• $\begingroup$ Hi Glen, thanks for trying. I admit it is a very hard problem. I do have quite a bit of data, so the "typical case" that you mention isn't relevant. I agree with you that cross-validation is clearly not the way to go, and regularization doesn't address the question either. I think you are on the right track with "reducing the space of possible models". I'm pretty sure the data can tell us how to do that, rather than an ad hoc approach, I'm just not sure how to go about it. $\endgroup$ – TPM Dec 14 '15 at 1:50
  • $\begingroup$ @TPM I don't see how you could construe my comment as suggesting that "cross-validation is clearly not the way to go". ... if anything I was saying it was a good idea if you're trying to both select and estimate a model (since you don't want to do them on the same data). If you have a lot of data, however, I am not sure why there's a difficulty; estimate all the interactions you like, but have some regularization to help deal with the areas where there's no a lot of data. (This might include mixed models, for example.) $\endgroup$ – Glen_b -Reinstate Monica Dec 14 '15 at 1:55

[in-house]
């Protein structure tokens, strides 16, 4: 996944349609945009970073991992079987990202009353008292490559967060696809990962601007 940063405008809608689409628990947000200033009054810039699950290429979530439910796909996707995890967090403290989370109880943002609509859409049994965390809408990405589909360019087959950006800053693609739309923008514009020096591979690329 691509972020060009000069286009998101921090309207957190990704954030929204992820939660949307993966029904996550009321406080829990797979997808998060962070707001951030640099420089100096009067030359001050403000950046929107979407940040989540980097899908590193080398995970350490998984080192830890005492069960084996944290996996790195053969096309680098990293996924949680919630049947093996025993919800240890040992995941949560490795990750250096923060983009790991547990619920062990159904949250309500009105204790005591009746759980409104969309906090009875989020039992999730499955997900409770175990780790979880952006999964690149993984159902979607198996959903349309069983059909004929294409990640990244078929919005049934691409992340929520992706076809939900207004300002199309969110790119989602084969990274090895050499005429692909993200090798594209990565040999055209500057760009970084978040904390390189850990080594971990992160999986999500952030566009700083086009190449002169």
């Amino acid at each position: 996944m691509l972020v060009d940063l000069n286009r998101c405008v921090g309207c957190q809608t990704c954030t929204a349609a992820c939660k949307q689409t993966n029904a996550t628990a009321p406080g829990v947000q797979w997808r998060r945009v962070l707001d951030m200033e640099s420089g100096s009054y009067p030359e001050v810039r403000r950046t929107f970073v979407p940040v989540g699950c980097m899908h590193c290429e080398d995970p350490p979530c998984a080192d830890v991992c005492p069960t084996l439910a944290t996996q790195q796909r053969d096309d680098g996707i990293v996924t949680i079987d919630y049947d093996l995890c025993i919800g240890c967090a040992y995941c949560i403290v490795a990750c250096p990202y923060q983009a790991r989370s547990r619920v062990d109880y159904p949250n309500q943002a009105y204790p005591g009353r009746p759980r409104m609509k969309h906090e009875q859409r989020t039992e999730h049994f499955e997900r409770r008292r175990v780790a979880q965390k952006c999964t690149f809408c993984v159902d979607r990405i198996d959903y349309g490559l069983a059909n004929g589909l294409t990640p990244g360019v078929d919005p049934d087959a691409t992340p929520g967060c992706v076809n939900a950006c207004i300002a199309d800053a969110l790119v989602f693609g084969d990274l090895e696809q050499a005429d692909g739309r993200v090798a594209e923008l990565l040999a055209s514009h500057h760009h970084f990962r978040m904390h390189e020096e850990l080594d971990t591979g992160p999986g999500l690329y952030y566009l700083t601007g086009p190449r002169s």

• $\begingroup$ As a more concrete example, if we had 10 trillion observations, we'd surely be happy breaking the fits out my male/female, American/European. If instead we had 10 observations, we wouldn't be able to partition the data at all. Somewhere between 10 and 10 trillion, we'd decide we had enough data to split it up. And where that point is will be a function of how well the conditions separate out the data. It could be that at 4,000 observations, the error we create by splitting by Male is less than the error created by not splitting by male. That's the relationship I'm looking for. $\endgroup$ – TPM Dec 14 '15 at 2:01